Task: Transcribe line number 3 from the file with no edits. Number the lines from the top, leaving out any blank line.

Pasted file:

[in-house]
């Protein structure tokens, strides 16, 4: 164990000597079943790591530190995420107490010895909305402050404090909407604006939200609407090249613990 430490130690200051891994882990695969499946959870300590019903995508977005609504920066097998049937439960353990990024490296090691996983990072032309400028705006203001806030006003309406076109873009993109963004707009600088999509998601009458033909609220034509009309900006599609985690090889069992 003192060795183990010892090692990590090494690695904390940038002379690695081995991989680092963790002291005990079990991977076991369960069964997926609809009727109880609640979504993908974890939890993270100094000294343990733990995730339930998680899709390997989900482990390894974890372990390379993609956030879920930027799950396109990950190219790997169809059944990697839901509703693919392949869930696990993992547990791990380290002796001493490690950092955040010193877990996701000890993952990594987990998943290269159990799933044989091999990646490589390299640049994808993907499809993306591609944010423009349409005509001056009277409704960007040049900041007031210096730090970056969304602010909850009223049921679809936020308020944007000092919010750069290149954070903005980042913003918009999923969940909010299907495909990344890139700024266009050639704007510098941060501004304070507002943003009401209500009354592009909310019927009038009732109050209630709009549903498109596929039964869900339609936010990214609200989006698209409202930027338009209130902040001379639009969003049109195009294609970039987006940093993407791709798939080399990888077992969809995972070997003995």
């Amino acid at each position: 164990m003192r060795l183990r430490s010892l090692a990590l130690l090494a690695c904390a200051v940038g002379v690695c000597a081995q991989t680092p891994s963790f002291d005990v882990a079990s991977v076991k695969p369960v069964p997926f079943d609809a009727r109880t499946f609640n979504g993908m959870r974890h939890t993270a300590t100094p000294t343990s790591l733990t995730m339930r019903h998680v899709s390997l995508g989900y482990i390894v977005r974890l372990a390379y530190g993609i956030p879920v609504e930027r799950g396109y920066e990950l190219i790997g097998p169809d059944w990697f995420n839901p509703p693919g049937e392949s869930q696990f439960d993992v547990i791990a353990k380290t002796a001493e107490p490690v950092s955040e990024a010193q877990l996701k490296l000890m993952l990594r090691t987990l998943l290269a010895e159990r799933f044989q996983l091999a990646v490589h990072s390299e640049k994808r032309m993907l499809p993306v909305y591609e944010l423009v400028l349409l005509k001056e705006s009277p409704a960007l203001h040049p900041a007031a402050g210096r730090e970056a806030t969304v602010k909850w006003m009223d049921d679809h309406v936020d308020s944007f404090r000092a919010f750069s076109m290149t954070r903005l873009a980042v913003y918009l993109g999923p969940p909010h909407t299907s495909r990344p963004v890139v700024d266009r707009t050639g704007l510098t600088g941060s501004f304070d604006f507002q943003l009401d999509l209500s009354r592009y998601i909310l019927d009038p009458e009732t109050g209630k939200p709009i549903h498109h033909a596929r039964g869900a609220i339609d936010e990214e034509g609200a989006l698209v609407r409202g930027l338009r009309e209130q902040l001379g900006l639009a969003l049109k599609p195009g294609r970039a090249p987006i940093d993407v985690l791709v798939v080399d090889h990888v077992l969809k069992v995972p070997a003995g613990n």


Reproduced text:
């Amino acid at each position: 164990m003192r060795l183990r430490s010892l090692a990590l130690l090494a690695c904390a200051v940038g002379v690695c000597a081995q991989t680092p891994s963790f002291d005990v882990a079990s991977v076991k695969p369960v069964p997926f079943d609809a009727r109880t499946f609640n979504g993908m959870r974890h939890t993270a300590t100094p000294t343990s790591l733990t995730m339930r019903h998680v899709s390997l995508g989900y482990i390894v977005r974890l372990a390379y530190g993609i956030p879920v609504e930027r799950g396109y920066e990950l190219i790997g097998p169809d059944w990697f995420n839901p509703p693919g049937e392949s869930q696990f439960d993992v547990i791990a353990k380290t002796a001493e107490p490690v950092s955040e990024a010193q877990l996701k490296l000890m993952l990594r090691t987990l998943l290269a010895e159990r799933f044989q996983l091999a990646v490589h990072s390299e640049k994808r032309m993907l499809p993306v909305y591609e944010l423009v400028l349409l005509k001056e705006s009277p409704a960007l203001h040049p900041a007031a402050g210096r730090e970056a806030t969304v602010k909850w006003m009223d049921d679809h309406v936020d308020s944007f404090r000092a919010f750069s076109m290149t954070r903005l873009a980042v913003y918009l993109g999923p969940p909010h909407t299907s495909r990344p963004v890139v700024d266009r707009t050639g704007l510098t600088g941060s501004f304070d604006f507002q943003l009401d999509l209500s009354r592009y998601i909310l019927d009038p009458e009732t109050g209630k939200p709009i549903h498109h033909a596929r039964g869900a609220i339609d936010e990214e034509g609200a989006l698209v609407r409202g930027l338009r009309e209130q902040l001379g900006l639009a969003l049109k599609p195009g294609r970039a090249p987006i940093d993407v985690l791709v798939v080399d090889h990888v077992l969809k069992v995972p070997a003995g613990n």